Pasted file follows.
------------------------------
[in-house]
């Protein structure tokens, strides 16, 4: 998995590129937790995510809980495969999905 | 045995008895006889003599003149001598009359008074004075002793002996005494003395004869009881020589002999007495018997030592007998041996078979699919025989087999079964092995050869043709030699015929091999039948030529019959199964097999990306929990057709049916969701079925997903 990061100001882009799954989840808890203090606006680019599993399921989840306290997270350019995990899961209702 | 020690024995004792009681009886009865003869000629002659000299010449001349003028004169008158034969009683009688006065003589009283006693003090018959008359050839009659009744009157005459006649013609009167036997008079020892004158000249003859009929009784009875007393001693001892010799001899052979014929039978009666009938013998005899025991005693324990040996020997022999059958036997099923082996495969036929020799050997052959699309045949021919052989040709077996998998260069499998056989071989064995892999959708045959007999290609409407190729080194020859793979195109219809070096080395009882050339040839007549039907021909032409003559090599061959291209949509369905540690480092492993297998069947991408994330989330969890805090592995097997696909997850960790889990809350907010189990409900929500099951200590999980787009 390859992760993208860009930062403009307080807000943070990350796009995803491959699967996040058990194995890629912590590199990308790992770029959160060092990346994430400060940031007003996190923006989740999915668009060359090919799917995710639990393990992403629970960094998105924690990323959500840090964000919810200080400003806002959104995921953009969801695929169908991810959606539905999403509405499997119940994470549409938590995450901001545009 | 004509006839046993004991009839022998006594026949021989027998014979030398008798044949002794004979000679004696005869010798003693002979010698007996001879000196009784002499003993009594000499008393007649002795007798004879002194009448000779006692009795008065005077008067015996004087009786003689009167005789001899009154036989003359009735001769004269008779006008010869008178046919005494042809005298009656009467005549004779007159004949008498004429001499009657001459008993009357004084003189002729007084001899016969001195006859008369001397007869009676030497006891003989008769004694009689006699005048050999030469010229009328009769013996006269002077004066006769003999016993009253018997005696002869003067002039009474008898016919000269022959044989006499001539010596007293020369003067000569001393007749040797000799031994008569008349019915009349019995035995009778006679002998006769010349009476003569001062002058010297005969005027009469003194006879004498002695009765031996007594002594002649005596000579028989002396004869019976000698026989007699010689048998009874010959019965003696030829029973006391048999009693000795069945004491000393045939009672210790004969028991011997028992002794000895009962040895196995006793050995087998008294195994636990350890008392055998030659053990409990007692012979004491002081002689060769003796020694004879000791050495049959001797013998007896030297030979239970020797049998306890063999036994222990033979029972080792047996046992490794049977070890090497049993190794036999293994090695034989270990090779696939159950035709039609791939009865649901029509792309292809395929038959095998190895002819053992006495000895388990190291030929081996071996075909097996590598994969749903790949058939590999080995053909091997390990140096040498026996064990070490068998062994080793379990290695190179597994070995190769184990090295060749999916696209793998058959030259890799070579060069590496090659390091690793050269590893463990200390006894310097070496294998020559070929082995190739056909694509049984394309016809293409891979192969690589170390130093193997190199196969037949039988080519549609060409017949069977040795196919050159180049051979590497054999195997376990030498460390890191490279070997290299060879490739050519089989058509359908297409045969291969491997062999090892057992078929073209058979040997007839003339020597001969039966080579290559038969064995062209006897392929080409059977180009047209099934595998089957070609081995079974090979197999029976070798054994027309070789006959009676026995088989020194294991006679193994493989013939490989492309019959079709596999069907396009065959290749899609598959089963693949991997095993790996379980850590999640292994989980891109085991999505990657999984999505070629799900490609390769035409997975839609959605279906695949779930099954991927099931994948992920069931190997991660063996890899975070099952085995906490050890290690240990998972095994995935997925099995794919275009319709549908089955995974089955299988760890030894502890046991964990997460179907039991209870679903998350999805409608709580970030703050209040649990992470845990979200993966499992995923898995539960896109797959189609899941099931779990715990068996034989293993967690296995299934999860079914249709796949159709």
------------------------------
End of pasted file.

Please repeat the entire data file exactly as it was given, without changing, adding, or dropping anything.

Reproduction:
[in-house]
């Protein structure tokens, strides 16, 4: 998995590129937790995510809980495969999905 | 045995008895006889003599003149001598009359008074004075002793002996005494003395004869009881020589002999007495018997030592007998041996078979699919025989087999079964092995050869043709030699015929091999039948030529019959199964097999990306929990057709049916969701079925997903 990061100001882009799954989840808890203090606006680019599993399921989840306290997270350019995990899961209702 | 020690024995004792009681009886009865003869000629002659000299010449001349003028004169008158034969009683009688006065003589009283006693003090018959008359050839009659009744009157005459006649013609009167036997008079020892004158000249003859009929009784009875007393001693001892010799001899052979014929039978009666009938013998005899025991005693324990040996020997022999059958036997099923082996495969036929020799050997052959699309045949021919052989040709077996998998260069499998056989071989064995892999959708045959007999290609409407190729080194020859793979195109219809070096080395009882050339040839007549039907021909032409003559090599061959291209949509369905540690480092492993297998069947991408994330989330969890805090592995097997696909997850960790889990809350907010189990409900929500099951200590999980787009 390859992760993208860009930062403009307080807000943070990350796009995803491959699967996040058990194995890629912590590199990308790992770029959160060092990346994430400060940031007003996190923006989740999915668009060359090919799917995710639990393990992403629970960094998105924690990323959500840090964000919810200080400003806002959104995921953009969801695929169908991810959606539905999403509405499997119940994470549409938590995450901001545009 | 004509006839046993004991009839022998006594026949021989027998014979030398008798044949002794004979000679004696005869010798003693002979010698007996001879000196009784002499003993009594000499008393007649002795007798004879002194009448000779006692009795008065005077008067015996004087009786003689009167005789001899009154036989003359009735001769004269008779006008010869008178046919005494042809005298009656009467005549004779007159004949008498004429001499009657001459008993009357004084003189002729007084001899016969001195006859008369001397007869009676030497006891003989008769004694009689006699005048050999030469010229009328009769013996006269002077004066006769003999016993009253018997005696002869003067002039009474008898016919000269022959044989006499001539010596007293020369003067000569001393007749040797000799031994008569008349019915009349019995035995009778006679002998006769010349009476003569001062002058010297005969005027009469003194006879004498002695009765031996007594002594002649005596000579028989002396004869019976000698026989007699010689048998009874010959019965003696030829029973006391048999009693000795069945004491000393045939009672210790004969028991011997028992002794000895009962040895196995006793050995087998008294195994636990350890008392055998030659053990409990007692012979004491002081002689060769003796020694004879000791050495049959001797013998007896030297030979239970020797049998306890063999036994222990033979029972080792047996046992490794049977070890090497049993190794036999293994090695034989270990090779696939159950035709039609791939009865649901029509792309292809395929038959095998190895002819053992006495000895388990190291030929081996071996075909097996590598994969749903790949058939590999080995053909091997390990140096040498026996064990070490068998062994080793379990290695190179597994070995190769184990090295060749999916696209793998058959030259890799070579060069590496090659390091690793050269590893463990200390006894310097070496294998020559070929082995190739056909694509049984394309016809293409891979192969690589170390130093193997190199196969037949039988080519549609060409017949069977040795196919050159180049051979590497054999195997376990030498460390890191490279070997290299060879490739050519089989058509359908297409045969291969491997062999090892057992078929073209058979040997007839003339020597001969039966080579290559038969064995062209006897392929080409059977180009047209099934595998089957070609081995079974090979197999029976070798054994027309070789006959009676026995088989020194294991006679193994493989013939490989492309019959079709596999069907396009065959290749899609598959089963693949991997095993790996379980850590999640292994989980891109085991999505990657999984999505070629799900490609390769035409997975839609959605279906695949779930099954991927099931994948992920069931190997991660063996890899975070099952085995906490050890290690240990998972095994995935997925099995794919275009319709549908089955995974089955299988760890030894502890046991964990997460179907039991209870679903998350999805409608709580970030703050209040649990992470845990979200993966499992995923898995539960896109797959189609899941099931779990715990068996034989293993967690296995299934999860079914249709796949159709």